We could all look at the inability of Phil Mickelson to get his tee shot close on the 17th hole at Merion on Sunday afternoon during the final round of the 113th US Open, a hole where he made birdie on Saturday to retake the lead, or we could blame his errant tee shot at 18 as the catalyst for his failure to win his first US Open, but two double bogeys early in the round was probably the reason the only record he beat, was his number of runner-up finishes in our National Championship.
It was a forgone conclusion that the only place at Merion that one could make birdies were the first six holes. Phil made double bogeys at the par three fourth hole, and the par four sixth hole. The mistake that I feel Phil made to cost him this US Open was his tee shot at the 13th hole.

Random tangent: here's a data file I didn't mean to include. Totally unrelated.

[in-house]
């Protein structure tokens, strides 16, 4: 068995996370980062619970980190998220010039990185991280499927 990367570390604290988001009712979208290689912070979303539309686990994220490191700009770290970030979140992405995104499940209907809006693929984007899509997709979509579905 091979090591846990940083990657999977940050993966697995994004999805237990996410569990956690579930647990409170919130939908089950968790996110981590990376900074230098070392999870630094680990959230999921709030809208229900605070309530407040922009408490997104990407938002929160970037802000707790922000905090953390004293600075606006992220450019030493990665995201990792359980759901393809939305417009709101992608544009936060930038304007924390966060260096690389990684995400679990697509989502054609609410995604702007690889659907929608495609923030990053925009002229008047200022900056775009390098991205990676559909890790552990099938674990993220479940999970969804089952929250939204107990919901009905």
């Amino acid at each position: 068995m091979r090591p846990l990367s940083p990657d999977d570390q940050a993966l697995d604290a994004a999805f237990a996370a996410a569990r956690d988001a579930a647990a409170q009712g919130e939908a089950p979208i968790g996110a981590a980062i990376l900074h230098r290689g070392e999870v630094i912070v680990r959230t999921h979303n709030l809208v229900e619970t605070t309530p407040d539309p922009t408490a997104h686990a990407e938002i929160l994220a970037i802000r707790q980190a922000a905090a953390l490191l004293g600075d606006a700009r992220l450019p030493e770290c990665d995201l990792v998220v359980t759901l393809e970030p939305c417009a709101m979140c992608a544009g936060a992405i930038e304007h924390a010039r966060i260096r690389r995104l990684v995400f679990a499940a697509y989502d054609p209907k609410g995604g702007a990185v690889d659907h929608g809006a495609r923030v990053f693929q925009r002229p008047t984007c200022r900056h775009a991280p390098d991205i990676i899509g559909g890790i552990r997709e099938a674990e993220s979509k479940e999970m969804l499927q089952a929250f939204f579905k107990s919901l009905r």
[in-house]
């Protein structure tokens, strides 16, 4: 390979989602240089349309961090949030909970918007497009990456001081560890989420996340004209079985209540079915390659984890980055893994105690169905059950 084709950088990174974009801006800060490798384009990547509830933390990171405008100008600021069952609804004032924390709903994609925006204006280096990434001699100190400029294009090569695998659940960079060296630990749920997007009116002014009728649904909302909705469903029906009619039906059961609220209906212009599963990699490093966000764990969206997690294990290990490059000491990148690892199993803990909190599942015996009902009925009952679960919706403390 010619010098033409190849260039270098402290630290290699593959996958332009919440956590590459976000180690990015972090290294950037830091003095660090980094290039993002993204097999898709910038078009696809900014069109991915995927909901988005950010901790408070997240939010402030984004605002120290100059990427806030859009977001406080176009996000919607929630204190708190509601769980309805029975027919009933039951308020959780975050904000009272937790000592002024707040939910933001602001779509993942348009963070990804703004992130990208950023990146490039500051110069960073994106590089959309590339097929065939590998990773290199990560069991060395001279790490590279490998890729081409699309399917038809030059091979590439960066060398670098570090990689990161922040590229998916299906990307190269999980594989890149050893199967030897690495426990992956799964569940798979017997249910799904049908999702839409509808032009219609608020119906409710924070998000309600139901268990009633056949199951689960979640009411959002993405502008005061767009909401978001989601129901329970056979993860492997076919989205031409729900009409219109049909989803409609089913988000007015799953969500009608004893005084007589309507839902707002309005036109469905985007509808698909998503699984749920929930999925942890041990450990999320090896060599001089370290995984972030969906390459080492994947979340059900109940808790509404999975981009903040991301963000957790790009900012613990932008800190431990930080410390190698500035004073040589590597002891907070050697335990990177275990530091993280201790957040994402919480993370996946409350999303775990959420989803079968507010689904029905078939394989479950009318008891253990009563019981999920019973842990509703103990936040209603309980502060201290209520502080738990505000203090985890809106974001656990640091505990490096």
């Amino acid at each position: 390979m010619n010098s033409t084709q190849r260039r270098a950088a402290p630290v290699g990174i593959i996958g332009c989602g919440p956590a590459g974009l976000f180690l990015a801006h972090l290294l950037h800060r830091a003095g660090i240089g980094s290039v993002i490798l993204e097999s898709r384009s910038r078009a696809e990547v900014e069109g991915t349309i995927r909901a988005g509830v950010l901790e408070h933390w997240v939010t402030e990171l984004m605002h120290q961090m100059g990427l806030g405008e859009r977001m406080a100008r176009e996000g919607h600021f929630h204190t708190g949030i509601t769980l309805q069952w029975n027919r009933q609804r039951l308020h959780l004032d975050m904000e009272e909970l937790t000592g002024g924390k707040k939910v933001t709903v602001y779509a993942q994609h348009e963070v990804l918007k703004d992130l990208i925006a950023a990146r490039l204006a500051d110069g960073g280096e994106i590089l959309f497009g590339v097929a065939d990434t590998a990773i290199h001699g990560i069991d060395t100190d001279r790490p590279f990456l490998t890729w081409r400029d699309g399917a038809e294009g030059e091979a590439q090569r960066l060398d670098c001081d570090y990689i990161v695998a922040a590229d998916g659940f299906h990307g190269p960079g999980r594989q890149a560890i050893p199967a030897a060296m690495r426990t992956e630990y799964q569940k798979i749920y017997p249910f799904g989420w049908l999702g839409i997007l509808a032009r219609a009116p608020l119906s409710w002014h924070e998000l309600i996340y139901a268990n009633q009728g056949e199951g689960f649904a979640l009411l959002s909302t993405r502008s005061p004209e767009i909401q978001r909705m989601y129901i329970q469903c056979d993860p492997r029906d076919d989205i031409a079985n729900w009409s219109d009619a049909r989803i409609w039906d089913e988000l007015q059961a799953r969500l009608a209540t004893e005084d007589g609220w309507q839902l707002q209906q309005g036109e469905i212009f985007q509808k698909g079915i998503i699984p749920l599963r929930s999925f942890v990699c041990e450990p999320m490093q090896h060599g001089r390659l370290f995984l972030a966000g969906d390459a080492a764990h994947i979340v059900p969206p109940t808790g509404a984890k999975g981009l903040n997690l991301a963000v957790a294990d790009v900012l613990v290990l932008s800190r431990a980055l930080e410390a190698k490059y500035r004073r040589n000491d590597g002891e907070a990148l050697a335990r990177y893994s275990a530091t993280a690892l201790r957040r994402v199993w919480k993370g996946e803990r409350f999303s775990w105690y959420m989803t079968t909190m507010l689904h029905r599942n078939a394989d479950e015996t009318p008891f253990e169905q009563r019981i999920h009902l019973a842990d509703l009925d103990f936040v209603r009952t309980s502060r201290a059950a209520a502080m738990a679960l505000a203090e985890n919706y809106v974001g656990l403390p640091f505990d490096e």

With most of the leaders, including New US Open Champion, Justin Rose making birdie at the little par three, Phil blew it over the green, and made bogey. This is the point where the tournament was lost. He had to make at least par here, as bogey was giving two strokes back to the field.
I’ll go on record here. I was rooting all afternoon for Phil Mickelson to get the five-time “Bridesmaid” monkey off his back on his birthday and win his first US Open. He once again made too many mistakes, and I couldn’t be happier for Justin Rose. Justin made three bogeys on the back nine, but was able to get a birdie at the 12th and 13th holes to secure the win.
You have to give Phil Mickelson credit for being as gracious and professional in defeat as he is in victory. He smiled and took his medicine like the true professional he is, in his post tournament press conference, and gave all the credit due the victor.
Follow me on Twitter @Spin_47 and be sure to like our FaceBook at Pro Golf Now